The first global conference and exhibition on recycling, waste management and the environment is to take place at Vigyan Bhavan in New Delhi, on 15 and 16 June 2019. Speakers from the major consumers brands, plastic and polymer suppliers, packaging films manufacturers and flexible packaging converters as well as global and industry institutions are scheduled to speak and take part in the event. Recycling start-ups are to be given awards.
On 31 May 2019, the Japanese government announced a new policy to reduce plastic waste in the seas and oceans. It will also press for an international agreement to reduce the amount of plastic going into the seas at the G20 Summit to be held in Osaka from 28 to 30 June 2019. It is reported that 8 million tons of plastic are introduced into the seas each year not just from packaging but also from every type of product, including the use of face creams and cosmetics that contain plastic micro-beads. (Other reports put the figure at 4 to 12 million tons of plastic being introduced annually into the oceans.)
Although on a per capita basis India is not yet amongst the largest users of plastics (the US, Japan and China are), its growth in use of plastics ‒ which is around 8 million tons annually ‒ makes it a major polluter. Of the total plastic consumption, about 70% or 5.6 million tons is discarded as waste. The figures that have been suggested for Indian plastic waste being put into the seas is 600,000 tons – this is a figure we believe requires validation and of course reduced to nil. The estimate for annual plastic waste introduced into the oceans by Japan is, by contrast, 20,000 to 60,000 tons.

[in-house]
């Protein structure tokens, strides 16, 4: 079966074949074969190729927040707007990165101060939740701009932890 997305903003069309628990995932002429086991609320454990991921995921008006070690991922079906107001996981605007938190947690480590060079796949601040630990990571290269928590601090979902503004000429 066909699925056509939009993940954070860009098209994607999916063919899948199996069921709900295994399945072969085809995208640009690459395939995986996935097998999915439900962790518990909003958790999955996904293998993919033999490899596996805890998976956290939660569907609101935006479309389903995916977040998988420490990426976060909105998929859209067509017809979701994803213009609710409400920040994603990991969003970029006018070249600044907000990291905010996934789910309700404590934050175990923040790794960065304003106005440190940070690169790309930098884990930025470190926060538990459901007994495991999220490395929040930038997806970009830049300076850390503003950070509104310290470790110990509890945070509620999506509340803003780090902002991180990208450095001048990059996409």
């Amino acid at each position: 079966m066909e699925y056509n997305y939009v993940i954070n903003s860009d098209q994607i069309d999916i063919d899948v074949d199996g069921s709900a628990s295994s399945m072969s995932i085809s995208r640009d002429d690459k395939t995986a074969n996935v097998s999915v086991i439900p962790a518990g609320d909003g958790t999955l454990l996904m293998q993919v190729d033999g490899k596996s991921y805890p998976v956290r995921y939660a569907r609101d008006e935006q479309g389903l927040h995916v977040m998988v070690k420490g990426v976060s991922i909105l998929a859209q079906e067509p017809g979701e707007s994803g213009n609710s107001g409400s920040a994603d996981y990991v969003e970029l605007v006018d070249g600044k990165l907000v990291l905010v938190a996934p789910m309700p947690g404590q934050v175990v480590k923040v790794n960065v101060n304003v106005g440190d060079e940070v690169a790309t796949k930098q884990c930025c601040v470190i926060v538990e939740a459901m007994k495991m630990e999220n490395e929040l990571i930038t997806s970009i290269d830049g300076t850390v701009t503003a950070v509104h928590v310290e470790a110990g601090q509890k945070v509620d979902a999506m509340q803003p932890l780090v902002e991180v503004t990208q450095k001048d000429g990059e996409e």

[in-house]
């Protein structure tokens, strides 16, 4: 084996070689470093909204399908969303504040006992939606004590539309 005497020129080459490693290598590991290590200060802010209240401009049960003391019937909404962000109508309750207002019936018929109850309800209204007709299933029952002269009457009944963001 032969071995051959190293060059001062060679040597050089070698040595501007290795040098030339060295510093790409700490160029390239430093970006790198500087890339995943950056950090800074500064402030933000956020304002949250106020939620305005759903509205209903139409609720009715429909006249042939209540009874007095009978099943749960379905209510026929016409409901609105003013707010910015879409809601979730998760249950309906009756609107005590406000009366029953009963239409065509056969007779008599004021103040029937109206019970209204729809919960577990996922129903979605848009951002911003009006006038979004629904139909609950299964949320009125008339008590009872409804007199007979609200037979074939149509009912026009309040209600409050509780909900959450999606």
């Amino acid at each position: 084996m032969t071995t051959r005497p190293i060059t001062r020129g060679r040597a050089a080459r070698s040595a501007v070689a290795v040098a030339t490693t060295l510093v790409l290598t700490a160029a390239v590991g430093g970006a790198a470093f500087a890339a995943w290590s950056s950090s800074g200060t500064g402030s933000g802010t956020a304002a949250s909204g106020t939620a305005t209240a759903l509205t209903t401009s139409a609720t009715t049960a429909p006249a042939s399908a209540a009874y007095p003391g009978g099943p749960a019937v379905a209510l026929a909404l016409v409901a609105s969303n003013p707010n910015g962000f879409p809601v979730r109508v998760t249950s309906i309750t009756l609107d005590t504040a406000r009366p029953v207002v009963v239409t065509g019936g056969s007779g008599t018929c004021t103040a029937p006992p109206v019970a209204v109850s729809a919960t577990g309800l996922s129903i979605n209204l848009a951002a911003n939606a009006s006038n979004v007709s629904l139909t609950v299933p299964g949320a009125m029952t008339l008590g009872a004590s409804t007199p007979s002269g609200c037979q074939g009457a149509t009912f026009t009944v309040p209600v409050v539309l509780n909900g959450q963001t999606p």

Of course, India isn’t alone in its efforts to deal with plastic waste. About 75% of plastic waste in the US ends up in landfills, and less than 10% is successfully recycled while most of the rest is combusted for energy. This should not give us any pause or rest. As relatively smaller users of plastics we have the opportunity to first of all improve plastics production to more degradable materials; secondly, to improve our waste management to enable recycling; and thirdly, to improve our recycling laterally rather than mainly use just pyrolysis or combustion for energy. We have to say no to plastic in landfills and to plastic in the oceans as well. – Naresh Khanna